Afghanistan in the Way of Development

743 words - 3 pages . Afghanistan is today one of the poorest country in the world. In 1930 Afghanistan started development program with a low economy. The government founded banks and introduced paper money. The government established universities and schools and send student abroad for studies. When Soviet Union occupied Afghanistan, They destroyed the cities. They used so dangerous weapons and killed so many people. More than four million of people migrated to

Afghanistan in the Way of Development

1143 words - 5 pages . Afghanistan is today one of the poorest country in the world. In 1930 Afghanistan started development program with a low economy. The government founded banks and introduced paper money. The government established universities and schools and send student abroad for studies. When Soviet Union occupied Afghanistan, They destroyed the cities. They used so dangerous weapons and killed so many people. More than four million of people migrated to

Development Psychology: Child in the Preoperational Stage

2270 words - 9 pages performed consistently poorly across all three standard Piagetian tasks. As a result, the child's performance in the tests clearly places her in Piaget's preoperational stage of development. The results are consistent with all critics in the current field, who found children of preoperational stage to perform poorly across standard tasks (Light, 1986, Siegel, 1978, 2003, Meadows, 1988). Hence, the validity of the criticisms relies on the child's

steps in the multimedia project development

695 words - 3 pages finished in an ordered sequence before other phases can begin while some phases may be merged or skipped. The overall multimedia project must be well done in an organized manner to ensure that the development runs smoothly according to the time constraint and dateline without excess the estimated budget. There are four major phases which are involved in the production of a multimedia project (Bangia, 2005; Coorough & Shuman, 2005; & Vaughan

The Development Of Christianity In America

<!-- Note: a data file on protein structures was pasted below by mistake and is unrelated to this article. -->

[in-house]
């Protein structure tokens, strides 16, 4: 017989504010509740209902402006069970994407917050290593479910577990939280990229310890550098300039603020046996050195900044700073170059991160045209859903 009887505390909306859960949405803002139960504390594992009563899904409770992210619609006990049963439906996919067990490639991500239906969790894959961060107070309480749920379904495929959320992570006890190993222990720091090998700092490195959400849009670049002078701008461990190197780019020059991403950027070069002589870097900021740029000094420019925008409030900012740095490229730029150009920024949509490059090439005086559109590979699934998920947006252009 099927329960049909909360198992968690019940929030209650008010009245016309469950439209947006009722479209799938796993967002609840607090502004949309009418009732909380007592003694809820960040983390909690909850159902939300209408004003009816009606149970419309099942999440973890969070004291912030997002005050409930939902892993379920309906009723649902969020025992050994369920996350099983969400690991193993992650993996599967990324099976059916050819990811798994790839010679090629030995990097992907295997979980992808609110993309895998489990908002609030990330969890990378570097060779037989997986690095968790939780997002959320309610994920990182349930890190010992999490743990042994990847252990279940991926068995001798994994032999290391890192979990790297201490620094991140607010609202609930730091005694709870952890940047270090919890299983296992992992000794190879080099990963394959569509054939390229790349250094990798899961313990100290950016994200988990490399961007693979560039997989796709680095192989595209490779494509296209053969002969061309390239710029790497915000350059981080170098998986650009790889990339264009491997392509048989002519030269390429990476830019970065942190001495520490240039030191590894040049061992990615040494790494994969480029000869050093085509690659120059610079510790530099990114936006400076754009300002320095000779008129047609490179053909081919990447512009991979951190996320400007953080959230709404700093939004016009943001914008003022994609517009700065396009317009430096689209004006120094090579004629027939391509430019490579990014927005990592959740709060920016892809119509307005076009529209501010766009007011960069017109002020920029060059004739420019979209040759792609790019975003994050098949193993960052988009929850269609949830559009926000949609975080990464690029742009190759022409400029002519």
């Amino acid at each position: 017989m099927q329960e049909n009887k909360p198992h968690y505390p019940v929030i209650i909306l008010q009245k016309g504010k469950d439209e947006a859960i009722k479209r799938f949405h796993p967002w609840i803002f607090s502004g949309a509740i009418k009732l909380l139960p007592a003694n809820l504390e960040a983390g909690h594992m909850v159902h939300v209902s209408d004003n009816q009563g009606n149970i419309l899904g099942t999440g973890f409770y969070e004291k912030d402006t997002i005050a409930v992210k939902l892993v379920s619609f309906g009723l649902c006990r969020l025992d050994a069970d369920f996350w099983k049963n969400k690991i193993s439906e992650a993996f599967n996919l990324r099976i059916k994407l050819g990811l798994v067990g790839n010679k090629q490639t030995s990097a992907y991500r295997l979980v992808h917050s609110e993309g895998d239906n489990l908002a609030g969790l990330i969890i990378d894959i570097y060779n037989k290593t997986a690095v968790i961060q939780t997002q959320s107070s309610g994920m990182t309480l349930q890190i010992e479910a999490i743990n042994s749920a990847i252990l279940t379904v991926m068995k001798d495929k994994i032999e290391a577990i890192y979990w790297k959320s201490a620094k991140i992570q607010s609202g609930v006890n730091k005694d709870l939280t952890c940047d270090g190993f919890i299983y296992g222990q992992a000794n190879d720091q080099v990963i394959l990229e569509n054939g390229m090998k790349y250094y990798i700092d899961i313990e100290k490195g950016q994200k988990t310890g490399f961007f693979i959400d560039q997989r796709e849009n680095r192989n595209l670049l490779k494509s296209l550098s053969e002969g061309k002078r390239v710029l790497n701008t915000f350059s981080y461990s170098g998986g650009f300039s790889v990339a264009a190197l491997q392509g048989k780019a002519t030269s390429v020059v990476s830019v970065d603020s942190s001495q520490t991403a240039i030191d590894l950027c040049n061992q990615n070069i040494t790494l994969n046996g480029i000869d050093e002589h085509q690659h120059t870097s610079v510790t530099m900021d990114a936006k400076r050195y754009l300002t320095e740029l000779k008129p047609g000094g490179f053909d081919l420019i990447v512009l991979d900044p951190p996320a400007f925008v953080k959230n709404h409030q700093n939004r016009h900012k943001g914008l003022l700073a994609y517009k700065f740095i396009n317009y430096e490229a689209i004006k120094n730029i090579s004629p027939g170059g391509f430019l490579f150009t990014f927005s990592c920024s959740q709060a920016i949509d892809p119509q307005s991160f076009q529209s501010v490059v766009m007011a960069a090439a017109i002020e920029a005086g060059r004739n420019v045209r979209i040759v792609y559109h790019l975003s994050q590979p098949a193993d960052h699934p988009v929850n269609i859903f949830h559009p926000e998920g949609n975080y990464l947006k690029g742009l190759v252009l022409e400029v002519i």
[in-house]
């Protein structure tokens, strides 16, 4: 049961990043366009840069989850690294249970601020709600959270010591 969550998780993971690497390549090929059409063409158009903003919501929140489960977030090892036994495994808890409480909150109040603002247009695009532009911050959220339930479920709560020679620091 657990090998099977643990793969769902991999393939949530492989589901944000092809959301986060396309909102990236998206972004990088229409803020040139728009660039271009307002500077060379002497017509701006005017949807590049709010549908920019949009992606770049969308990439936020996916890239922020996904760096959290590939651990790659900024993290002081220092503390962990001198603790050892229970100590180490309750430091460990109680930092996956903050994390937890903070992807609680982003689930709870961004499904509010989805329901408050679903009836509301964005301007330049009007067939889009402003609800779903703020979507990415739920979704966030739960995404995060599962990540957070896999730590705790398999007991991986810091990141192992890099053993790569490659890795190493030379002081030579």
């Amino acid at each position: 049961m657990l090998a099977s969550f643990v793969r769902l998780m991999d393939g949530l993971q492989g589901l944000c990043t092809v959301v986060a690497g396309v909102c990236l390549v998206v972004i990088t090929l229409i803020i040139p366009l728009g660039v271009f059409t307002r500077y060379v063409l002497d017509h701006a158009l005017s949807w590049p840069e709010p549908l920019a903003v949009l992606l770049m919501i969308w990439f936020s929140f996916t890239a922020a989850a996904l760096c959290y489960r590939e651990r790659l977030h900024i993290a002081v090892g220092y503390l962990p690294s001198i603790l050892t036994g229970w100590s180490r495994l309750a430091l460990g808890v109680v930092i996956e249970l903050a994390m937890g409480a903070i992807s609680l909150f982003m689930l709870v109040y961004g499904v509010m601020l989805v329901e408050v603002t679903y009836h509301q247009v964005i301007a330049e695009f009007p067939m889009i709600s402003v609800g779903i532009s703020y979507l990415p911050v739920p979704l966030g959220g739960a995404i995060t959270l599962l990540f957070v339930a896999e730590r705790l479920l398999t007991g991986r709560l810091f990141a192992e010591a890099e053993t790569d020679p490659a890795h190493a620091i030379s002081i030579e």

1551 words - 6 pages than merely pagan-Christian dynamics; the Christians were greatly divided, and Christian efforts went through many ebbs before becoming firmly established. One must evaluate the development of both Rome and England to gain an adequate understanding of early English Christianity. Fifty-five years before the birth of Jesus Christ, Julius Caesar encountered the Druidic religious culture in his invasion of Britain. Although only recently

The Development of Trade Unions in Britain

1580 words - 6 pages The Development of Trade Unions in Britain There are many different factors as to why trade unions developed so incredibly slowly in Britain. The problems started from the 1850s when New Model Unions were introduced. The ASE (Amalgamated Society of Engineers) had been formed in 1851 and had become the inspiration for other unions in similar areas of craftsmanship to be formed. Many people liked the idea of a union

The Development of Anabolic Steroids in Sports

3613 words - 14 pages . McGinnis. "Androgenic anabolic steroid exposure during adolescence: Ramifications for brain development and behavior." Hormones and Behavior 64.2 (2013): 350+. Academic OneFile. Web. 11 Mar. 2014. 1. The argument is that adolescent drug use will lead to changes in brain chemistry due to testosterone and other chemicals in synthetic hormones. It leads to increased aggression the researches marked the acts as enbolderment because they are motivated and

The Development of the Artist in Woolf’s To the Lighthouse